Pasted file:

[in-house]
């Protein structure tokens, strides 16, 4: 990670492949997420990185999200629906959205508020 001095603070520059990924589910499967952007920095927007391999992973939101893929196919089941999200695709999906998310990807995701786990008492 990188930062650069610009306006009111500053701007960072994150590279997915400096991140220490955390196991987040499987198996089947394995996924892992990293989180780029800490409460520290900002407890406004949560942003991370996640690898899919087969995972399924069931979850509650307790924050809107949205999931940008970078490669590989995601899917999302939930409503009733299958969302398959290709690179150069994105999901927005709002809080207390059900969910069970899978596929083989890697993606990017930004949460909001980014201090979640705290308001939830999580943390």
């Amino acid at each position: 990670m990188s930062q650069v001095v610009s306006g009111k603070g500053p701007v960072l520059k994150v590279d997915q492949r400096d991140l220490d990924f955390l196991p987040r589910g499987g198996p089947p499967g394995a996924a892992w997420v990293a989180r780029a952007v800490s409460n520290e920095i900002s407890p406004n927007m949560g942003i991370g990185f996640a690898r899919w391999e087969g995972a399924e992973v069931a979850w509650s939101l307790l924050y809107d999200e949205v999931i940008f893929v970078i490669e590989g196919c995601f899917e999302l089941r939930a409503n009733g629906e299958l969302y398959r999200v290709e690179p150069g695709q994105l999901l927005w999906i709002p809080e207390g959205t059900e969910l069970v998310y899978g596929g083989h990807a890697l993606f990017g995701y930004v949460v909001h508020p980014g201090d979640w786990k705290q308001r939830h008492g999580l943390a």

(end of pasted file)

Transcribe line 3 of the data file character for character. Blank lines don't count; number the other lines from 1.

């Amino acid at each position: 990670m990188s930062q650069v001095v610009s306006g009111k603070g500053p701007v960072l520059k994150v590279d997915q492949r400096d991140l220490d990924f955390l196991p987040r589910g499987g198996p089947p499967g394995a996924a892992w997420v990293a989180r780029a952007v800490s409460n520290e920095i900002s407890p406004n927007m949560g942003i991370g990185f996640a690898r899919w391999e087969g995972a399924e992973v069931a979850w509650s939101l307790l924050y809107d999200e949205v999931i940008f893929v970078i490669e590989g196919c995601f899917e999302l089941r939930a409503n009733g629906e299958l969302y398959r999200v290709e690179p150069g695709q994105l999901l927005w999906i709002p809080e207390g959205t059900e969910l069970v998310y899978g596929g083989h990807a890697l993606f990017g995701y930004v949460v909001h508020p980014g201090d979640w786990k705290q308001r939830h008492g999580l943390a």